Once upon a time, in a land called Staten Island, there lived an artist who fooled tourists into coming to the so-called "forgotten borough."

Pamphlets advertising the Staten Island Ferry Disaster Memorial Museum began circulating around downtown Manhattan last month. The brochure directed people to an exhibit and a sophisticated website with articles, artifacts and video documentaries about an incident said to have occurred at 4 a.m. on November 22, 1963: A Staten Island ferry “vanished without a trace,” with eye-witnesses claiming large tentacles wrapped around the ferry as it went under.

A cast-bronze memorial depicting the monster dragging a ferry boat under water then surfaced in Battery Park.The inscription honors the 400 passengers lost aboard the Cornelius G. Kolff ferry.

The incident is little known because it was overshadowed by the assassination of JFK on the same fateful day, the museum’s literature stated.

The museum’s physical address is listed as 1001 Richmond Terrace, Staten Island, New York. Dozens of people who’ve gone to check it out found nothing at that address across the street from the Snug Harbor Cultural Center and Botanical Garden, where confused tourists wound up as they tried to find the elusive historical museum.

Joseph Reginella, a pop-artist and sculptor claimed he is the mastermind behind the elaborate hoax.

“I wanted to create an urban legend, I didn’t realize how quickly you could create one and have people believe it, kind of like the alligators in the sewers,” Reginella told Metro.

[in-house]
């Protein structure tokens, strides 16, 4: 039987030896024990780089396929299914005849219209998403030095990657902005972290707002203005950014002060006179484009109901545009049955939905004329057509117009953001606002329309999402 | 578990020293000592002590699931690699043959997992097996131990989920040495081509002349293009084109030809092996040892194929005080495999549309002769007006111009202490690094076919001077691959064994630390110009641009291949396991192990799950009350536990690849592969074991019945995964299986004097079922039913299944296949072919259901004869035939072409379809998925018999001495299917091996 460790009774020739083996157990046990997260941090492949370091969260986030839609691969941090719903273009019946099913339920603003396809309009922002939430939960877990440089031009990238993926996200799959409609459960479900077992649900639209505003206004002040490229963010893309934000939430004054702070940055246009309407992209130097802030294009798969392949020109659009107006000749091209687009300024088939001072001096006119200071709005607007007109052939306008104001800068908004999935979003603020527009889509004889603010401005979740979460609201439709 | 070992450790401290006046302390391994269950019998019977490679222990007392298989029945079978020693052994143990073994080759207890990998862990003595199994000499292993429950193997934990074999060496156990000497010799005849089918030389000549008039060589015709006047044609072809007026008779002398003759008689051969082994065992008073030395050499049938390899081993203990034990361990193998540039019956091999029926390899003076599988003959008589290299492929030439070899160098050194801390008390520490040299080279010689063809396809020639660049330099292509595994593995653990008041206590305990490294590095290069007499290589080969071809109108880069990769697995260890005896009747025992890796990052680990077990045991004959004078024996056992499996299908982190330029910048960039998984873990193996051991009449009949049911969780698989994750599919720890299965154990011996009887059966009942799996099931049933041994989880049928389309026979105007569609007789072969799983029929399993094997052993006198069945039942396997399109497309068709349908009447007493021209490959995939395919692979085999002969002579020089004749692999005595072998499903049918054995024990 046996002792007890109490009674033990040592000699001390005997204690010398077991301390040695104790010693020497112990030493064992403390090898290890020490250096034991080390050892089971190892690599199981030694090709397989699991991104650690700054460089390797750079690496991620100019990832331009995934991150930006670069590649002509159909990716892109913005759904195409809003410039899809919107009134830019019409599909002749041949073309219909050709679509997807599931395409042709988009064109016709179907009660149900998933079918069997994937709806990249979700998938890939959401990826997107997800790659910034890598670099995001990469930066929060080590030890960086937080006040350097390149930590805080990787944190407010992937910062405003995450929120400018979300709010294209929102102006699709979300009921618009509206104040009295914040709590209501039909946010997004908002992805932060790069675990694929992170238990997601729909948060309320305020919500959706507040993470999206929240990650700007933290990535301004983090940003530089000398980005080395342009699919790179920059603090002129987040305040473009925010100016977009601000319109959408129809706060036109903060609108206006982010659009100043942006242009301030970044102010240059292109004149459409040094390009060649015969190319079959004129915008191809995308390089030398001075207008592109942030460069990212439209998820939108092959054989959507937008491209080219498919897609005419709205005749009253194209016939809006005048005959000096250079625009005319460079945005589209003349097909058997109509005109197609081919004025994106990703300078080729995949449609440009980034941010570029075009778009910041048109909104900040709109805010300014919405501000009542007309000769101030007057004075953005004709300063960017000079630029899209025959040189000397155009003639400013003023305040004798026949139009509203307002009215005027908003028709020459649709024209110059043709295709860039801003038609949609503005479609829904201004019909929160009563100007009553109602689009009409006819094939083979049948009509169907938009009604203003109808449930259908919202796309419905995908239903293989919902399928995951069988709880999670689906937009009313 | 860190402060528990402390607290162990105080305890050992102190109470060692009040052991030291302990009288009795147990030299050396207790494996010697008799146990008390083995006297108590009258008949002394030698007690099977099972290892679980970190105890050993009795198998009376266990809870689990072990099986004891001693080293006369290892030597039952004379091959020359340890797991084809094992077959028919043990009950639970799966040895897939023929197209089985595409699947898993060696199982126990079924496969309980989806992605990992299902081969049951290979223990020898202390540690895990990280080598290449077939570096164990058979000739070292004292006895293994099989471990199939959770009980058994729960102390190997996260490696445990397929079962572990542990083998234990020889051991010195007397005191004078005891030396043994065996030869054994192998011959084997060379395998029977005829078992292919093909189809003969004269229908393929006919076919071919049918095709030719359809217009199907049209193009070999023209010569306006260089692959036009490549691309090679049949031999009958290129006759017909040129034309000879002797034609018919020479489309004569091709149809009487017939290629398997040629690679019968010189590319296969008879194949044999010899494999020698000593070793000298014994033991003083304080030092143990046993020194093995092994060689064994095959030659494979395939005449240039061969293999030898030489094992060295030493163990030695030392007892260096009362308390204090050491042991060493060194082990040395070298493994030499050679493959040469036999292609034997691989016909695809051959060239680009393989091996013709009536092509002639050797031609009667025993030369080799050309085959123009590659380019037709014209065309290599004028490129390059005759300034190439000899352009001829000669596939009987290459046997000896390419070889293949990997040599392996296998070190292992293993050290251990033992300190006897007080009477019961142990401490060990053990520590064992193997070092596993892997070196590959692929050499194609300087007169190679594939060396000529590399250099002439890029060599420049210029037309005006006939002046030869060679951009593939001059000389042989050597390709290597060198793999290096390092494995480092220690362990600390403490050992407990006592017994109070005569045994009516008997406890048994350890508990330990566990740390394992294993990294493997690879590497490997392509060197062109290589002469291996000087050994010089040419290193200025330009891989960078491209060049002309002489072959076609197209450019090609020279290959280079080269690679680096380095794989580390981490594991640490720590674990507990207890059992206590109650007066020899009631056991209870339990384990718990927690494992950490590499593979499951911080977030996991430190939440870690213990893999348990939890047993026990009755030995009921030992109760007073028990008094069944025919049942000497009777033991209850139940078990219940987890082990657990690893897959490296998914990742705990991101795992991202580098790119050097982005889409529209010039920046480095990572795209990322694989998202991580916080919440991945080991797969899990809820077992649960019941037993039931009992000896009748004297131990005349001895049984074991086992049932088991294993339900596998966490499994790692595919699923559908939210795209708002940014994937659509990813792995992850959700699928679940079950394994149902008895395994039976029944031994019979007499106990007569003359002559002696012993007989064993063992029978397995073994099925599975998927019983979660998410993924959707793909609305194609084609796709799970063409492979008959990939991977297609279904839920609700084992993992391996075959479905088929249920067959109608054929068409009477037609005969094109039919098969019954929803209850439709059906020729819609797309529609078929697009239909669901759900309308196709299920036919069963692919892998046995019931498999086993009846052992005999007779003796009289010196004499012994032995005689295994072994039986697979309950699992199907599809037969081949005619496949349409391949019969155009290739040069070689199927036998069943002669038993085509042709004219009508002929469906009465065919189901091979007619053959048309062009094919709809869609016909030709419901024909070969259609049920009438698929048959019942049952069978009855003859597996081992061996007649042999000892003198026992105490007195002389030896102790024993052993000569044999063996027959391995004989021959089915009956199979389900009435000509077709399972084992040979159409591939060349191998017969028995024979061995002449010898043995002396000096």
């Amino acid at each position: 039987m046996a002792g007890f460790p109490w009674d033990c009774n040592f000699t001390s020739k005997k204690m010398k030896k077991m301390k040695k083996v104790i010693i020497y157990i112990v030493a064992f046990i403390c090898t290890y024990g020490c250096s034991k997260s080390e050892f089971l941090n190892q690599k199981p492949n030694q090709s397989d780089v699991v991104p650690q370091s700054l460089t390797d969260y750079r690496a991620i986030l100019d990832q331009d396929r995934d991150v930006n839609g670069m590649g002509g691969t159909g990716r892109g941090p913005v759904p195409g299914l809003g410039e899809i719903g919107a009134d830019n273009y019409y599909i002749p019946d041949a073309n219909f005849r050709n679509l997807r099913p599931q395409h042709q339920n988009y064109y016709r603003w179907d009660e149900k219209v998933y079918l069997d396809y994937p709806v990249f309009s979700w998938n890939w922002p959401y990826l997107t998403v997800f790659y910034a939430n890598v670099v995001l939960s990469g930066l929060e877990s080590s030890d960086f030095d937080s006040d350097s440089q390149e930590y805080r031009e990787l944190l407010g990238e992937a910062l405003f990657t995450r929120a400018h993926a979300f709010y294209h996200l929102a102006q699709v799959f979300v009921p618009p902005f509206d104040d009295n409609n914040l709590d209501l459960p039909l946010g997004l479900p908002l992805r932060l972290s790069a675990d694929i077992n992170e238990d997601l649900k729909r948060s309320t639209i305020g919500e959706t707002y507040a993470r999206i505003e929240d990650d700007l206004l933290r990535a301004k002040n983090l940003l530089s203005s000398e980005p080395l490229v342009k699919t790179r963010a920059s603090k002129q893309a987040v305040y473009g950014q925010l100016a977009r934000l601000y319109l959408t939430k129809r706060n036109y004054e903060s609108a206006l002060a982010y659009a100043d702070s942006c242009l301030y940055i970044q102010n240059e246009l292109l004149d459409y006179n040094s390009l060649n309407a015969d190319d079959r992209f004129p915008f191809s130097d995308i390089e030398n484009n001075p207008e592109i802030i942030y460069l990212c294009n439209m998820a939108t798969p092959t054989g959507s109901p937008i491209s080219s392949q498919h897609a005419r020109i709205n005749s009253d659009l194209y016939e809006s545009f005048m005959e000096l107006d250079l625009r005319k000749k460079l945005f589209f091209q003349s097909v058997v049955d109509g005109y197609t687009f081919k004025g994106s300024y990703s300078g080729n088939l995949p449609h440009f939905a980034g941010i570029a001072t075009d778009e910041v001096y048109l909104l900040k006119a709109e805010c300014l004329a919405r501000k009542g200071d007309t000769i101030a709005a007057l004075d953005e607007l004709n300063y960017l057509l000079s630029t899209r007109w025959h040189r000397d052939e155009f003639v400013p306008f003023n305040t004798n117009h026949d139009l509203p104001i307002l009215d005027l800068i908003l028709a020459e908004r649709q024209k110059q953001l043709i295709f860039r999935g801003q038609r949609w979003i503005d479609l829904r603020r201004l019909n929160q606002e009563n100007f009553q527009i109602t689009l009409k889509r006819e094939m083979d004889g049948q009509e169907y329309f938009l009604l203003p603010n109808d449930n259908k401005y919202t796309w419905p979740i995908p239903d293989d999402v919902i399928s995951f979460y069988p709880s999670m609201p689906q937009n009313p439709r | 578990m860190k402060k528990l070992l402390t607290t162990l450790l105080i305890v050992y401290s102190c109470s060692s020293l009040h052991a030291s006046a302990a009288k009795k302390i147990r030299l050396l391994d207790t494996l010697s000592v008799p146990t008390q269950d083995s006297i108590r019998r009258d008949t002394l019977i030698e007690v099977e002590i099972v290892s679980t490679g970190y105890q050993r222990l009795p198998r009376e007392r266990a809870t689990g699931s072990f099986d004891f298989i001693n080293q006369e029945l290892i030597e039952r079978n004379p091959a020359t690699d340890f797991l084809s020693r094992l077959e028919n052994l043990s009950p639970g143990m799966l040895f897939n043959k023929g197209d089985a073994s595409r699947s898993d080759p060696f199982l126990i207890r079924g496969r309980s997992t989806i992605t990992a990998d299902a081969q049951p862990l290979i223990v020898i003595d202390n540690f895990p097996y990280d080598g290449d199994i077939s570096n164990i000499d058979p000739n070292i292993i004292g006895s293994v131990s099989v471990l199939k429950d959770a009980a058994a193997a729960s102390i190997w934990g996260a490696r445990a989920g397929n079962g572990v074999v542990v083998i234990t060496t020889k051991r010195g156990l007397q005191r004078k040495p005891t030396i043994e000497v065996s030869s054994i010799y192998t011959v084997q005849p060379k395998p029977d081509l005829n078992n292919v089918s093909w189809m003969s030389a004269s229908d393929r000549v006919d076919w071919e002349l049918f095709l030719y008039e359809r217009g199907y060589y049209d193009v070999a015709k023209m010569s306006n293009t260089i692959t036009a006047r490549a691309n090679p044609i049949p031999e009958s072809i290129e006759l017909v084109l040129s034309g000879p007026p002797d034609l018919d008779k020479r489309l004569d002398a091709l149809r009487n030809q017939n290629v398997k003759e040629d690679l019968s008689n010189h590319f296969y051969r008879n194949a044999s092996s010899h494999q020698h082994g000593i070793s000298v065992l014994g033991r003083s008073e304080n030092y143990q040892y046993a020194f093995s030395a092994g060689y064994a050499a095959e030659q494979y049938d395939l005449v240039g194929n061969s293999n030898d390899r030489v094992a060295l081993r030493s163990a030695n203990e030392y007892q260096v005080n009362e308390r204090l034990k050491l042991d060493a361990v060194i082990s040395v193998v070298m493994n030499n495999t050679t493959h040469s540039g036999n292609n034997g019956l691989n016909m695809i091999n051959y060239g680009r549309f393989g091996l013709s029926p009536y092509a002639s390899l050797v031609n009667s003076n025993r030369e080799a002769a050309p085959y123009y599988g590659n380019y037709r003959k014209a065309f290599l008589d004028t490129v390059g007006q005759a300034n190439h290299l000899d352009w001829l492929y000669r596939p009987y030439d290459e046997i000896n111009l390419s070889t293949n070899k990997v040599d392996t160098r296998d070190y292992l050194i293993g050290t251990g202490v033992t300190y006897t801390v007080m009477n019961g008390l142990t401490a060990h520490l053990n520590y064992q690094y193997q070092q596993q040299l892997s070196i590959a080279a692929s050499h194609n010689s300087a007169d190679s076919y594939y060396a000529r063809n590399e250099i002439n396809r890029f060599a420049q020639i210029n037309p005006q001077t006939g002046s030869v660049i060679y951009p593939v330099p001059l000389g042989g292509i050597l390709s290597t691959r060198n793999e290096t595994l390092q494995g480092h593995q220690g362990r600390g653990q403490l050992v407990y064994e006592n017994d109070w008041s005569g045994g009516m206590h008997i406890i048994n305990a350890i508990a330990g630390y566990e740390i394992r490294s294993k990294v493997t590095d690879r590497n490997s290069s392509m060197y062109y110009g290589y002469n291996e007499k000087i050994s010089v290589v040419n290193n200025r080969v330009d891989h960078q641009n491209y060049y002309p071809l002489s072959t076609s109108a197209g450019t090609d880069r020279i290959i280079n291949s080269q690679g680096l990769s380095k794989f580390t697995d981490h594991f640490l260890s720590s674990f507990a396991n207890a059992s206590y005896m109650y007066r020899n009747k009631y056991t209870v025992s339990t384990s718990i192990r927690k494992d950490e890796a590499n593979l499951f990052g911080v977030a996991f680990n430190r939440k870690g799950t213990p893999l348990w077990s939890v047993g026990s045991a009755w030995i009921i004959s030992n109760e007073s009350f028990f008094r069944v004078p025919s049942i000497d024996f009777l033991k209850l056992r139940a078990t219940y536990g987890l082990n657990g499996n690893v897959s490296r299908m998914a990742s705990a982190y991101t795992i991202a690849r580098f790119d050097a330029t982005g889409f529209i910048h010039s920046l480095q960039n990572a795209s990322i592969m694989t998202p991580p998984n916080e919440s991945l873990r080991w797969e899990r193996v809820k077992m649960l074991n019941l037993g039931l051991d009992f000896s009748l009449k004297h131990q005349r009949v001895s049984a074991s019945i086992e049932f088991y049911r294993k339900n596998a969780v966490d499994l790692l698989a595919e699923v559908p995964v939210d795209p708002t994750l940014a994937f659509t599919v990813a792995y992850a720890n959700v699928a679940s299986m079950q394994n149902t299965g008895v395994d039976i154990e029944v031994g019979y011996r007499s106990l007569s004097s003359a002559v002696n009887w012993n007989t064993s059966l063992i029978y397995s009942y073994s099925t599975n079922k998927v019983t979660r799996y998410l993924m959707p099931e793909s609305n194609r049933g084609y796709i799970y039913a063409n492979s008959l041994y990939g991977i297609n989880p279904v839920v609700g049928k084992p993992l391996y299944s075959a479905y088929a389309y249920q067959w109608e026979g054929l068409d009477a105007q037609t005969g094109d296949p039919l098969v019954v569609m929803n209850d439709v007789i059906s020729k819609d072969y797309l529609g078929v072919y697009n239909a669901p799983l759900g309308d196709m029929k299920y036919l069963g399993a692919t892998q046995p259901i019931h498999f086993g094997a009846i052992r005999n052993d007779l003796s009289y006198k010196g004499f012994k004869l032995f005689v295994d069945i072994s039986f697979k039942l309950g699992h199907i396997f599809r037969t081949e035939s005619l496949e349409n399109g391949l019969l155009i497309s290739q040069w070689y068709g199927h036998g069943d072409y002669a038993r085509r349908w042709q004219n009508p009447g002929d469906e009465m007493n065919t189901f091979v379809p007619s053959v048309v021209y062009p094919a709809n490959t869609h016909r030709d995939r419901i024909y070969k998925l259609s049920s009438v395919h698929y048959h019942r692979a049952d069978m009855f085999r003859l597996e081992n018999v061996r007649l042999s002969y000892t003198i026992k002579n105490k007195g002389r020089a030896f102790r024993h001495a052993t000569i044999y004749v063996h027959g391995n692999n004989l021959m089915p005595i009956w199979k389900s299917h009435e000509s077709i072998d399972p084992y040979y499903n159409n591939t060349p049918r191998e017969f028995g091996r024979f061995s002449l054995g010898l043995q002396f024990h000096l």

“It’s starts with 90 percent of people thinking its real,” he said. “Some gullible people, they fall for it, they find out it’s a joke and they think it’s funny.

“I got a call from the cultural center. They were less than pleased that people were coming around looking for it,” Reginella told Metro. But they soon changed their tune when they realized that it’s because of this that foot-traffic to the cultural center has improved significantly.

He also raised $50,000 for the Snug Harbor 9/11 museum with bronze sculptures depicting firefighters raising an American flag at ground zero.

Reginella is a prop artist who creates staging and display works for high-fashion clients such as Juicy Couture, Bloomingdale's, Macy’s—as well as fabricates works for a high-profile American artist who charges millions upon millions for pop-art pieces. He declined to name the artist.

Reginella's work was recently featured on the cover of Harper’s Bazaar with Rihanna draped across the jaws of a great white shark he sculpted.

Reginella had a media moment a few years ago when he made a baby crib in which a child might sleep in the jaws of a shark.

Sixteen years ago Reginella impressed Mayor Ed Koch with a bronze sculpture depicting Rudy Giuliani plowing through a park and crushing merchants and artisans underfoot.

“Thank you for the sculpture,” Mayor Koch wrote to him in a letter. “You really captured his spirit.”

As for Reginella’s octopus lore, it's meant in the spirit of humor.

“I just want to make people smile,” he said.